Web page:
A Romney Win Ends the Capital Strike

Capital sidelined by onerous regulations will flood back into market

     

investorpoliticsletters2 A Romney Win Ends the Capital StrikeHere’s the ugly truth the left-wing doesn’t want you to know about: There has been an ongoing capital strike in this country, and that’s one of the reasons why unemployment remains high and why two million people have given up looking for work. Of course, there’s a reason why there’s a capital strike at all. For that, you can thank the anti-business, anti-capitalist President Barack Obama.

Now, the capital strike is not the result of the wealthy deliberately keeping its boot pressed on the necks of the Left because of ideology. This isn’t Ayn Rand’s entrepreneur-hero John Galt saying that, “We are on strike, we, the men of the mind. We are on strike against self-immolation. We are on strike against the creed of unearned rewards and unrewarded duties. We are on strike against the dogma that the pursuit of one’s happiness is evil. We are on strike against the doctrine that life is guilt.”

This capital strike is because President Obama has instituted so many onerous regulations that private equity, and even public companies, do not want to invest their risk capital into industries that might be targeted. As a broker of some of the $2 trillion — that’s trillion –- of private equity sitting on the sidelines, I can report from personal experience that this is the reason. Here’s a synopsis of a situation I had with a financier of small businesses named Joe:

Joe has a credit line with a Gigantic American Bank. The Federal Reserve has slapped the Bank, and all other banks big and small, with new regulations regarding how they loan their money and who they loan it to, and issued a mountain of compliance rules. The Bank cannot rely on their internal compliance auditors any longer, either. They must use independent auditors.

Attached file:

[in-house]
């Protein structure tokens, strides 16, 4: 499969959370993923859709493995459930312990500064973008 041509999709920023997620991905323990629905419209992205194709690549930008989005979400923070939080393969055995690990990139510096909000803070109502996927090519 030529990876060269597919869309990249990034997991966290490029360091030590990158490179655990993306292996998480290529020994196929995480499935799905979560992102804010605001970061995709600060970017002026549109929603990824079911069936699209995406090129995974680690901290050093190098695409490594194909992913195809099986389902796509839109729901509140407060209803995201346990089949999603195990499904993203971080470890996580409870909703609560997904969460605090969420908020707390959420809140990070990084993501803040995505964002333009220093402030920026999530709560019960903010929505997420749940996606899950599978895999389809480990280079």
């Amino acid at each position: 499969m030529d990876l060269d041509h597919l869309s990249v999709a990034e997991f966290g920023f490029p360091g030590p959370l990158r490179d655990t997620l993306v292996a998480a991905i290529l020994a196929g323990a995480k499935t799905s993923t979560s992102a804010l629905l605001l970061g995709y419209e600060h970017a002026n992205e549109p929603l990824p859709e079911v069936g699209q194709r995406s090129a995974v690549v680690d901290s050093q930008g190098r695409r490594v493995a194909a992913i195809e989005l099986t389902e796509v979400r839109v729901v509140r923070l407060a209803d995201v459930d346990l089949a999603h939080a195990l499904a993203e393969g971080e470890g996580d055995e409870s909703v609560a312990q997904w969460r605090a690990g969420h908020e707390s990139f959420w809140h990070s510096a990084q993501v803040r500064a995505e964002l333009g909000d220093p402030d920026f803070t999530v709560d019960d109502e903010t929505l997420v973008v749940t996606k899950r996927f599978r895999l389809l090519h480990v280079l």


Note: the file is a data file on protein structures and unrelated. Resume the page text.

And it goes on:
The Bank, to remain in compliance, must shove all these same regulations and compliance rules onto whomever they loan money to, including Joe, who also must engage an independent compliance auditor. Joe must shove all these same regulations and compliance rules onto whomever he loans money to, including these entrepreneurs, who also must engage an independent compliance auditor.

The cost of all these regulations and compliance audits, at the entrepreneur level alone, is $30,000. It costs a heck of a lot more as you move up the chain. The entrepreneurs cannot afford this. As a result, the entrepreneurs’ dreams of starting their own businesses die on the vine. They now must go back into the depressed job market to (not) find a job. Sixty other jobs that would have been created by these entrepreneurs never get created. The money these employees would have spent never enters the economy.

The commission I would’ve earned by brokering the deal is never earned, so that money never gets spent into the economy. Joe never earns the interest he would have earned on the deal, so that money never gets spent into the economy, or invested in any other businesses. The Bank never earns the interest it would’ve earned from the financier, so it has less money to grow, return to shareholders, or to hire other people to work at the Bank. The independent auditors don’t even get hired because no deal exists to audit.

 
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